FACTOID # 5: Minnesota and Connecticut are both in the top 5 in saving money and total tax burden per capita.
 
 Home   Encyclopedia   Statistics   States A-Z   Flags   Maps   FAQ   About 
   
 
WHAT'S NEW
 

SEARCH ALL

FACTS & STATISTICS    Advanced view

Search encyclopedia, statistics and forums:

 

 

(* = Graphable)

 

 


Encyclopedia > Arabia (satrapy)

Arabia was a satrapy (province) of the Achaemenid Empire, corresponding to the lands between Egypt and Mesopotamia, known as Arabia Petraea. According to Herodotus, the Cambyses did not subdue the Arabs when he attacked Egypt in 525 BCE. His successor Darius the Great does not mention the Arabs in the Behistun inscription from the first years of his reign, but mentions them in later texts. This suggests that Darius conquered this part of Arabia.[1] Satrap (Greek σατράπης satrápēs, from Old Persian xšaθrapā(van), i. ... The Achaemenid Empire (Old Persian: Hakhāmanishiyan, هخامنشیان also frequently, the Achaemenid Persian Empire.) (559 BC–330 BC) was the first of the Persian Empires to rule over significant portions of Greater Iran. ... Mesopotamia refers to the region now occupied by modern Iraq, eastern Syria, southeastern Turkey, and Southwest Iran. ... Arabia Petraea Arabia Petraea, also called Provincia Arabia or simply Arabia, was a frontier province of the Roman Empire beginning in the second century; it consisted of the former Nabataean kingdom in modern Jordan, southern modern Syria Sinai, and northwestern Saudi Arabia. ... This article or section does not cite any references or sources. ... Cambyses (or Cambese) is the Greek version of the name of several monarchs of Achaemenid line of ancient Persia. ... The Arabs (Arabic: عرب ) are an ethnic group found throughout the Middle East and North Africa. ... Seal of Darius I, showing the king hunting on his chariot, and the symbol of Ahuramazda Darius the Great (Pers. ... The Behistun Inscription, carved into a cliffside, gives the same text in three languages, telling the story of King Darius conquests, with the names of twenty-three provinces subject to him. ...


Interestingly, Arabs were not considered as subjects to the Achaemenids, as other peoples were, and were exempt from taxation. Instaed, they simply provided 1000 talents of frankincense a year. They also helped the Achaemenids invade Egypt by providing water skins to the troops crossing the desert.[2]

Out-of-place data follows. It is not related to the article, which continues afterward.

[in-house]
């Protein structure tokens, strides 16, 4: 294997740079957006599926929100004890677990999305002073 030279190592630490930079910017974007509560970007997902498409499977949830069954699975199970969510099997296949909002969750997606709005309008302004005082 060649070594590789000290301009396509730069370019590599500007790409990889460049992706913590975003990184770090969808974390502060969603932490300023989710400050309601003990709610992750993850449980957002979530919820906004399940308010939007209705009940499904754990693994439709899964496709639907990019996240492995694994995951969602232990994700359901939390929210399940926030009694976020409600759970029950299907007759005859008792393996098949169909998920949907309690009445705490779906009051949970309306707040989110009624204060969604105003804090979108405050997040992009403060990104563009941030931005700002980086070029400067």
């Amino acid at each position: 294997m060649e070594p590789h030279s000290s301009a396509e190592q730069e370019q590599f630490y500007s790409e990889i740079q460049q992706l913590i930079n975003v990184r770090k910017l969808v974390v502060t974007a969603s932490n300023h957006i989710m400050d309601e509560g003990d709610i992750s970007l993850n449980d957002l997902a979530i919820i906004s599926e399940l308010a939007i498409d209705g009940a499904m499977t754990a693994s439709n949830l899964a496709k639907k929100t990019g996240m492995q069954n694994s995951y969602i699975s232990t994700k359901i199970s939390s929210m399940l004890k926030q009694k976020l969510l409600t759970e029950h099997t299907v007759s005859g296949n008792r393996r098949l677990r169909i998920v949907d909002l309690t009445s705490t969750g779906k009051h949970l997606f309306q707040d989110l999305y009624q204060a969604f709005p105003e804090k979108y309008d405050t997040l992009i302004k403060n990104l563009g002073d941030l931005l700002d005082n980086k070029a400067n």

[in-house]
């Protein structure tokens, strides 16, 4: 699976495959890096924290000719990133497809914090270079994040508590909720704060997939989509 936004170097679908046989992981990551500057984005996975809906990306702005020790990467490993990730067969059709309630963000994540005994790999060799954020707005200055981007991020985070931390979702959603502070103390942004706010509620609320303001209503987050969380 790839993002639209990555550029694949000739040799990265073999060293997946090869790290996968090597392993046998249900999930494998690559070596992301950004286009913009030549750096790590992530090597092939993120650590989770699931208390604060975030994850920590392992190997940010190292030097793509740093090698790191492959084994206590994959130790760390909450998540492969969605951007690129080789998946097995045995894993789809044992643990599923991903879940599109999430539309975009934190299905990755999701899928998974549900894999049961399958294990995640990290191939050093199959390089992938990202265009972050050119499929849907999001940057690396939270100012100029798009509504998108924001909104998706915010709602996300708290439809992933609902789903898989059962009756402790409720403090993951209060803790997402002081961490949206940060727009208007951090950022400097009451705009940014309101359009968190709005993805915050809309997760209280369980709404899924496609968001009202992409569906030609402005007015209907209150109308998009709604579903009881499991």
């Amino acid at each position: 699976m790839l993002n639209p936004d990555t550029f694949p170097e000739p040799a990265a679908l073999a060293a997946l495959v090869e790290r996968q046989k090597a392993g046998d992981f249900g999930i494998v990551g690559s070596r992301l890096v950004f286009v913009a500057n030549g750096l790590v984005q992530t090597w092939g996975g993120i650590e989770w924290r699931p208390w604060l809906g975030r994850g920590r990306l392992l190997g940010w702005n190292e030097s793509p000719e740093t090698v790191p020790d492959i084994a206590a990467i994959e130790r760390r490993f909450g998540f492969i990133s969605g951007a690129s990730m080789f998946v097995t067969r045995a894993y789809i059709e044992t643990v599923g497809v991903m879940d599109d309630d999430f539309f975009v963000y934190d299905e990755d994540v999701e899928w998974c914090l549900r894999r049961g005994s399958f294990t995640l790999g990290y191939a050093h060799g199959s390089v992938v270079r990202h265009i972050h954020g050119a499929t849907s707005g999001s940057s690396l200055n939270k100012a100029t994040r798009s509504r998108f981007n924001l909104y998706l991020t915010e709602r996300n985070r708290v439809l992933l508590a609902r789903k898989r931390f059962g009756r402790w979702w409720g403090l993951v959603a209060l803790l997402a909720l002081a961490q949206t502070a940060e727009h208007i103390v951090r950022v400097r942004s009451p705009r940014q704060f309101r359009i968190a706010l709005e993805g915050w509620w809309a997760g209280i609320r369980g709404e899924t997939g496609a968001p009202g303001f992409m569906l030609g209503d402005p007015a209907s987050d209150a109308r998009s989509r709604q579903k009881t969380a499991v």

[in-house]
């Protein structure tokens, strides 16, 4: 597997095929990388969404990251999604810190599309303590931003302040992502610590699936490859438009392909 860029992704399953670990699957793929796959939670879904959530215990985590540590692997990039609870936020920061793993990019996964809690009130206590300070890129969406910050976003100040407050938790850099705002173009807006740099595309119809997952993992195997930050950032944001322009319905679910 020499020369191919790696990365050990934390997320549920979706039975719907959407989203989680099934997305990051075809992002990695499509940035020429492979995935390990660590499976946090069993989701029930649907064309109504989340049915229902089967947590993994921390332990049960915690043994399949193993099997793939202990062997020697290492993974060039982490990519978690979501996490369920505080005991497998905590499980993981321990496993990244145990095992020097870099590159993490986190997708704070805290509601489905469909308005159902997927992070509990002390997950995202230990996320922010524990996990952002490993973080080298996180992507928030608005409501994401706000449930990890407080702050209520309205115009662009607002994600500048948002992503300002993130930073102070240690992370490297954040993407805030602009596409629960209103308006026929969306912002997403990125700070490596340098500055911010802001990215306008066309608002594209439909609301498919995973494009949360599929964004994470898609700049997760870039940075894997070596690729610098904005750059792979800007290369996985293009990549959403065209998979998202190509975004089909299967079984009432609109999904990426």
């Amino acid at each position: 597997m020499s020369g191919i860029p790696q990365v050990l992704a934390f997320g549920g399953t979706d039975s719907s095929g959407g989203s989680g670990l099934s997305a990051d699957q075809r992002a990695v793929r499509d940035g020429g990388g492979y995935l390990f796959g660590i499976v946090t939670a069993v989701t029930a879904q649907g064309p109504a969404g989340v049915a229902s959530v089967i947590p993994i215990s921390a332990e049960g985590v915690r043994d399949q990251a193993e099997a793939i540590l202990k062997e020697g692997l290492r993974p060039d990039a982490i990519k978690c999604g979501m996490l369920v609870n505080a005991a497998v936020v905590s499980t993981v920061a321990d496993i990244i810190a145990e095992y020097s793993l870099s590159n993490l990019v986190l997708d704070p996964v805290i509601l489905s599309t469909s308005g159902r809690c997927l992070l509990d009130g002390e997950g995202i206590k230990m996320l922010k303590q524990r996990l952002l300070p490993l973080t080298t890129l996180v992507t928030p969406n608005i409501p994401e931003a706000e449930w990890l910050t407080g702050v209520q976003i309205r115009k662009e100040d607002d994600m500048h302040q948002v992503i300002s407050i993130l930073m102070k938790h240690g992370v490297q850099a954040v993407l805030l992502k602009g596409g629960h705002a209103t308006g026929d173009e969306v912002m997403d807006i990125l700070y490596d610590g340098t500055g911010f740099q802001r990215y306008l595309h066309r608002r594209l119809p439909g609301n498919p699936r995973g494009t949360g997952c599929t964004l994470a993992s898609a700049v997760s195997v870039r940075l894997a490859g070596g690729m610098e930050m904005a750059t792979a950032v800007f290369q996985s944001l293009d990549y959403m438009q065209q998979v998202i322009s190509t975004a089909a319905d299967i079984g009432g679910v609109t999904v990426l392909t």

See also

The Arabian Peninsula The Arabian Peninsula is a mainly desert peninsula in Southwest Asia at the junction of Africa and Asia and an important part of the greater Middle East. ...

References

  1. ^ Arabia
  2. ^ Encyclopaedia Iranica


Provinces of the Achaemenid Empire (Behistun and Daiva inscriptions)
Persia | Elam | Babylonia | Media | Sacae | Yauna | Macedon | Pamphylia | Paphlagonia | Cappadocia | Caria | Lydia | Thrace | Armenia | Cilicia | Taxila | Egypt | Gandara | Sattagydia | Gedrosia | Carmania | Maka | Drangiana | Arachosia | Bactria | Parthia | Aria | Chorasmia | Sogdia | Kush | Arabia | Hyrcania | Margu | Dahae | Libya
By district (Herodotus)
District I | District II | District III | District IV | District V | District VI | District VII | District VIII | District IX | District X | District XI | District XII | District XIII | District XIV | District XV | District XVI | District XVII | District XVIII | District XIX | District XX
This box: view  talk  edit

 
 

COMMENTARY     


Share your thoughts, questions and commentary here
Your name
Your comments

Want to know more?
Search encyclopedia, statistics and forums:

 


Press Releases |  Feeds | Contact
The Wikipedia article included on this page is licensed under the GFDL.
Images may be subject to relevant owners' copyright.
All other elements are (c) copyright NationMaster.com 2003-5. All Rights Reserved.
Usage implies agreement with terms, 1022, m